SSE Plc and Norwegian energy major Equinor ASA will proceed with the world’s biggest offshore wind park in the North Sea after reaching financial close on the joint venture.
Dogger Bank, off the English east coast, will have skyscraper-sized turbines and produce enough renewable electricity to supply 5% of the U.K.’s demand, or the equivalent of six million homes. The decision comes just days after the European Union announced a $940 billion push into wind at sea to meet stricter pollution targets as well as Prime Minister Boris Johnson’s green plan to support renewable energy sources.
Total investment in the first two phases of the project will be around 6 billion pounds ($8 billion) and has already created hundreds of U.K. jobs, SSE said in a statement. Each phase has a capacity of 1,200MW and will generate around 6,000 gigawatt-hours.
“We are putting our money where our mouth is on delivering net zero and reinforcing the U.K.’s position as a world leader,” Alistair Philips-Davies, SSE’s chief executive officer, said in the statement.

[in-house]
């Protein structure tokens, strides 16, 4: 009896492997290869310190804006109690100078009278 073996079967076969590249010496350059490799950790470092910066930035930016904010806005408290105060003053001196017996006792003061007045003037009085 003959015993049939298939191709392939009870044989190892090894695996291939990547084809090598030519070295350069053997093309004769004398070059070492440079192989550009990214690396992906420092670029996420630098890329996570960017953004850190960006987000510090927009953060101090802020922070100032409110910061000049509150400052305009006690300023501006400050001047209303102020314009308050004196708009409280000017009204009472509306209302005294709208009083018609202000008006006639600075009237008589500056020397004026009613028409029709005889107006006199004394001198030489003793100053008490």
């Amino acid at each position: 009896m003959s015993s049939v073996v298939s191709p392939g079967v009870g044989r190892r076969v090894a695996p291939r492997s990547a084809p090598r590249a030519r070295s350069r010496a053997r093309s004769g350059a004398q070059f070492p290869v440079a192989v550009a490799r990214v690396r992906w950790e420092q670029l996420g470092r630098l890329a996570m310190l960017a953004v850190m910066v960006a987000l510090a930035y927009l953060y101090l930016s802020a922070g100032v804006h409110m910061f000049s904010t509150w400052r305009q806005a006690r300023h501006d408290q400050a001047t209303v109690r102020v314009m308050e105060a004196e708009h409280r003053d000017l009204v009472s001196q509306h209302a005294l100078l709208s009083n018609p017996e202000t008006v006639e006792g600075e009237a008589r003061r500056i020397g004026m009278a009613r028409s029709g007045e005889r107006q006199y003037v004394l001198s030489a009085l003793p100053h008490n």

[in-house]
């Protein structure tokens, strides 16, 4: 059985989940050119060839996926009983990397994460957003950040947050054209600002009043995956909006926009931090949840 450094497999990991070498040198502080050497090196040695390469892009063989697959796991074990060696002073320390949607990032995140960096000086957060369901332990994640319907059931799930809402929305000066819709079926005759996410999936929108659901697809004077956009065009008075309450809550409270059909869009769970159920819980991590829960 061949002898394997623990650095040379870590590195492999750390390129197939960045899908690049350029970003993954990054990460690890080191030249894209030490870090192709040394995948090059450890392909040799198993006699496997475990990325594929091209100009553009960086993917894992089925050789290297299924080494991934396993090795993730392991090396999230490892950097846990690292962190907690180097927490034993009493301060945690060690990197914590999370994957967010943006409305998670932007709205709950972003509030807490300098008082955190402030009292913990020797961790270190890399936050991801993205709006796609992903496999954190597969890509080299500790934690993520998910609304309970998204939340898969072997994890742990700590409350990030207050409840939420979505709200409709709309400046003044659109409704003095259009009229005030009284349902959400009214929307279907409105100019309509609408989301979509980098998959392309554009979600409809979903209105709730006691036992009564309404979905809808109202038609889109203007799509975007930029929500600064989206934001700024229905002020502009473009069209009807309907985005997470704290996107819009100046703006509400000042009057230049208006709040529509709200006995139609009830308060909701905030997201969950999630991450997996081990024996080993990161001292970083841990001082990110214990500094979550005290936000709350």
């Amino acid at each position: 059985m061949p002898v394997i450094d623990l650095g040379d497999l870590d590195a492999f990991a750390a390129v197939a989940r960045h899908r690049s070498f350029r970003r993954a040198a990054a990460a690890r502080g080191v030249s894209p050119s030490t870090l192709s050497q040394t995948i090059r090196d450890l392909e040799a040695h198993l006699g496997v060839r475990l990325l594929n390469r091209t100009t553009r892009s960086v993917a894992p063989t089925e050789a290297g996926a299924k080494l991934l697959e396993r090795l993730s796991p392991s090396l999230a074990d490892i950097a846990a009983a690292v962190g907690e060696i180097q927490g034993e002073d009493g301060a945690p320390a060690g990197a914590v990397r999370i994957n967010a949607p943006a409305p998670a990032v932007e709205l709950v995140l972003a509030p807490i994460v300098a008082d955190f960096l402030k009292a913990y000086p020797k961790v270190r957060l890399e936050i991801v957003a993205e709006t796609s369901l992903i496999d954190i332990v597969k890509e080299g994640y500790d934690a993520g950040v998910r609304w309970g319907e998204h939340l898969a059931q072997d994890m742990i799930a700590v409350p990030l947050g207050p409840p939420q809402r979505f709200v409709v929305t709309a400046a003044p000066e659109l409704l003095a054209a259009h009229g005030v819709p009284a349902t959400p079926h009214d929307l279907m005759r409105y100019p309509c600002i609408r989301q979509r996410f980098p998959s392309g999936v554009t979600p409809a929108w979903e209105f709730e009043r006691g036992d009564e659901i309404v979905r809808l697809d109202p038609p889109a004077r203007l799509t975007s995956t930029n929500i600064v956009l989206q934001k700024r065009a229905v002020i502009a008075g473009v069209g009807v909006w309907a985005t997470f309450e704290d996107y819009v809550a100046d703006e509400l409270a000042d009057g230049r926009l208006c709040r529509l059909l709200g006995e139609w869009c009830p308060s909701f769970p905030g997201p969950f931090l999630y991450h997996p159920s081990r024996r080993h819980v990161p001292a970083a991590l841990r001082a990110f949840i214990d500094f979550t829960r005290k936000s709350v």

Offshore wind is central to Johnson’s plan, with the government aiming to quadruple capacity to 40 gigawatts by 2030.
Orsted A/S, Royal Dutch Shell Plc and Danske Commodities A/S signed power-purchase agreements for the output from the first two phases of Dogger Bank.
The project in September ordered 190 Haliade-X 13-megawatt turbines from General Electric Co. that are 248 meters (853 feet) tall.
The first two phases will be built simultaneously, Equinor said. The third, Dogger Bank C, is being developed on a different timescale with financial close to follow at a later stage. Once all three phases are complete in March 2026 it will be the largest offshore wind park in the world.
Read more on the financing here.
(Updates with size of project in third paragraph.)
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